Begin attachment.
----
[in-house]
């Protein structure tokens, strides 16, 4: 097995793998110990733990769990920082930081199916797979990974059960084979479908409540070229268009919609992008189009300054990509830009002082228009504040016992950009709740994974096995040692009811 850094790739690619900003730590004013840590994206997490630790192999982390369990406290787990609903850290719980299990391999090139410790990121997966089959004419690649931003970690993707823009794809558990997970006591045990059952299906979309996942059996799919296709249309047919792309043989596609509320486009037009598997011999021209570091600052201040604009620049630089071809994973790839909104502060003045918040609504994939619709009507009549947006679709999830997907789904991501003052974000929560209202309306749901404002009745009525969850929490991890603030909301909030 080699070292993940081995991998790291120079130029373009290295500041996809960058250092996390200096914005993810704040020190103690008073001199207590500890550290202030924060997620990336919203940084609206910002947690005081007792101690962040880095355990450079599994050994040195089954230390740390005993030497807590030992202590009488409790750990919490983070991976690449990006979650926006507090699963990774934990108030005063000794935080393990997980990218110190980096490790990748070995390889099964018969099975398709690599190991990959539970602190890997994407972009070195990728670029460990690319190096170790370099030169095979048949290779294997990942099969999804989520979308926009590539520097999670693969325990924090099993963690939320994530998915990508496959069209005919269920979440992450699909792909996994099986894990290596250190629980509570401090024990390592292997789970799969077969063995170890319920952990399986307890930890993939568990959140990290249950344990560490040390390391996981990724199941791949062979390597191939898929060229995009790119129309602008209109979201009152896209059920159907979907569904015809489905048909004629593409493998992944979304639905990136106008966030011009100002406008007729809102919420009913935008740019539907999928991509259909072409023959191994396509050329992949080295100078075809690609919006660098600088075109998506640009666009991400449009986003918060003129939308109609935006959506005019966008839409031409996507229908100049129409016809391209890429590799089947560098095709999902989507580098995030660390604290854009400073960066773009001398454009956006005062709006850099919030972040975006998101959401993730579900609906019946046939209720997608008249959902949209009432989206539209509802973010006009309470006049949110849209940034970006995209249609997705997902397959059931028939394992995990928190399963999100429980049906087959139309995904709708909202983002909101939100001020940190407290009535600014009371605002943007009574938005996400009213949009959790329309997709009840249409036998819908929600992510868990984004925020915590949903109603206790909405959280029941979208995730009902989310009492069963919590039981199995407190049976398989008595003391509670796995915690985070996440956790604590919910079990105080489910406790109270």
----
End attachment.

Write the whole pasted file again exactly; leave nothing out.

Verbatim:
[in-house]
């Protein structure tokens, strides 16, 4: 097995793998110990733990769990920082930081199916797979990974059960084979479908409540070229268009919609992008189009300054990509830009002082228009504040016992950009709740994974096995040692009811 850094790739690619900003730590004013840590994206997490630790192999982390369990406290787990609903850290719980299990391999090139410790990121997966089959004419690649931003970690993707823009794809558990997970006591045990059952299906979309996942059996799919296709249309047919792309043989596609509320486009037009598997011999021209570091600052201040604009620049630089071809994973790839909104502060003045918040609504994939619709009507009549947006679709999830997907789904991501003052974000929560209202309306749901404002009745009525969850929490991890603030909301909030 080699070292993940081995991998790291120079130029373009290295500041996809960058250092996390200096914005993810704040020190103690008073001199207590500890550290202030924060997620990336919203940084609206910002947690005081007792101690962040880095355990450079599994050994040195089954230390740390005993030497807590030992202590009488409790750990919490983070991976690449990006979650926006507090699963990774934990108030005063000794935080393990997980990218110190980096490790990748070995390889099964018969099975398709690599190991990959539970602190890997994407972009070195990728670029460990690319190096170790370099030169095979048949290779294997990942099969999804989520979308926009590539520097999670693969325990924090099993963690939320994530998915990508496959069209005919269920979440992450699909792909996994099986894990290596250190629980509570401090024990390592292997789970799969077969063995170890319920952990399986307890930890993939568990959140990290249950344990560490040390390391996981990724199941791949062979390597191939898929060229995009790119129309602008209109979201009152896209059920159907979907569904015809489905048909004629593409493998992944979304639905990136106008966030011009100002406008007729809102919420009913935008740019539907999928991509259909072409023959191994396509050329992949080295100078075809690609919006660098600088075109998506640009666009991400449009986003918060003129939308109609935006959506005019966008839409031409996507229908100049129409016809391209890429590799089947560098095709999902989507580098995030660390604290854009400073960066773009001398454009956006005062709006850099919030972040975006998101959401993730579900609906019946046939209720997608008249959902949209009432989206539209509802973010006009309470006049949110849209940034970006995209249609997705997902397959059931028939394992995990928190399963999100429980049906087959139309995904709708909202983002909101939100001020940190407290009535600014009371605002943007009574938005996400009213949009959790329309997709009840249409036998819908929600992510868990984004925020915590949903109603206790909405959280029941979208995730009902989310009492069963919590039981199995407190049976398989008595003391509670796995915690985070996440956790604590919910079990105080489910406790109270």